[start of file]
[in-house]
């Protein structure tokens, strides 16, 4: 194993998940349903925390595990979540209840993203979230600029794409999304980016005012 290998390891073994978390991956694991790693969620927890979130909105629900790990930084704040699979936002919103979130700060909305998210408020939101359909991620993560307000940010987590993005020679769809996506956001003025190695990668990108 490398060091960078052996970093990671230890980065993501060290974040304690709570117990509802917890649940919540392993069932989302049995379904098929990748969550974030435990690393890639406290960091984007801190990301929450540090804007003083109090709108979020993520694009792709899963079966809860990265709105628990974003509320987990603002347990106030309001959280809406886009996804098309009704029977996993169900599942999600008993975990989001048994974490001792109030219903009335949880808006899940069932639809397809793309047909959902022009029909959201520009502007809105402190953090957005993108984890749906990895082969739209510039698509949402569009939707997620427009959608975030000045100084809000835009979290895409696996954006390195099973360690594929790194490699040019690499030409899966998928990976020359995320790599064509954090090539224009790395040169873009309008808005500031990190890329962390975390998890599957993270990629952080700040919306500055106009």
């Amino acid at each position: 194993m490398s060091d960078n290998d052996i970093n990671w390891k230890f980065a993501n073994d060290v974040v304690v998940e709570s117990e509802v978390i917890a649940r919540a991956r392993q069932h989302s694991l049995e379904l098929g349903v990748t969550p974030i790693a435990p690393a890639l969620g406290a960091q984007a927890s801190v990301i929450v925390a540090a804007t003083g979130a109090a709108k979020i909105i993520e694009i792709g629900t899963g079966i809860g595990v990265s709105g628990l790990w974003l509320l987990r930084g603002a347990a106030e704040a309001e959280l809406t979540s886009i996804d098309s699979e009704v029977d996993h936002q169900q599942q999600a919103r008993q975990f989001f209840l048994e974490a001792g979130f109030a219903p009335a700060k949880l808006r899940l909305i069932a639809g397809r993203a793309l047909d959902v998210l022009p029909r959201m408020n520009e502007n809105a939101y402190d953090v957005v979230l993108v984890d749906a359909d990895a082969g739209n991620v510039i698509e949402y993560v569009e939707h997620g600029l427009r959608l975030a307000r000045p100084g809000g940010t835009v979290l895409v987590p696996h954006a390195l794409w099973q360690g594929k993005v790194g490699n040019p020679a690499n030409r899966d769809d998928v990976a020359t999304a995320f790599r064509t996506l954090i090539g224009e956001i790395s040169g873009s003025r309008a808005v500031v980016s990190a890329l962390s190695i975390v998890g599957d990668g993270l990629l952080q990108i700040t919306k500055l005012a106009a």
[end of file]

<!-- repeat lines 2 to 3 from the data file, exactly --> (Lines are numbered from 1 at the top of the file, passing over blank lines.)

């Protein structure tokens, strides 16, 4: 194993998940349903925390595990979540209840993203979230600029794409999304980016005012 290998390891073994978390991956694991790693969620927890979130909105629900790990930084704040699979936002919103979130700060909305998210408020939101359909991620993560307000940010987590993005020679769809996506956001003025190695990668990108 490398060091960078052996970093990671230890980065993501060290974040304690709570117990509802917890649940919540392993069932989302049995379904098929990748969550974030435990690393890639406290960091984007801190990301929450540090804007003083109090709108979020993520694009792709899963079966809860990265709105628990974003509320987990603002347990106030309001959280809406886009996804098309009704029977996993169900599942999600008993975990989001048994974490001792109030219903009335949880808006899940069932639809397809793309047909959902022009029909959201520009502007809105402190953090957005993108984890749906990895082969739209510039698509949402569009939707997620427009959608975030000045100084809000835009979290895409696996954006390195099973360690594929790194490699040019690499030409899966998928990976020359995320790599064509954090090539224009790395040169873009309008808005500031990190890329962390975390998890599957993270990629952080700040919306500055106009």
């Amino acid at each position: 194993m490398s060091d960078n290998d052996i970093n990671w390891k230890f980065a993501n073994d060290v974040v304690v998940e709570s117990e509802v978390i917890a649940r919540a991956r392993q069932h989302s694991l049995e379904l098929g349903v990748t969550p974030i790693a435990p690393a890639l969620g406290a960091q984007a927890s801190v990301i929450v925390a540090a804007t003083g979130a109090a709108k979020i909105i993520e694009i792709g629900t899963g079966i809860g595990v990265s709105g628990l790990w974003l509320l987990r930084g603002a347990a106030e704040a309001e959280l809406t979540s886009i996804d098309s699979e009704v029977d996993h936002q169900q599942q999600a919103r008993q975990f989001f209840l048994e974490a001792g979130f109030a219903p009335a700060k949880l808006r899940l909305i069932a639809g397809r993203a793309l047909d959902v998210l022009p029909r959201m408020n520009e502007n809105a939101y402190d953090v957005v979230l993108v984890d749906a359909d990895a082969g739209n991620v510039i698509e949402y993560v569009e939707h997620g600029l427009r959608l975030a307000r000045p100084g809000g940010t835009v979290l895409v987590p696996h954006a390195l794409w099973q360690g594929k993005v790194g490699n040019p020679a690499n030409r899966d769809d998928v990976a020359t999304a995320f790599r064509t996506l954090i090539g224009e956001i790395s040169g873009s003025r309008a808005v500031v980016s990190a890329l962390s190695i975390v998890g599957d990668g993270l990629l952080q990108i700040t919306k500055l005012a106009a």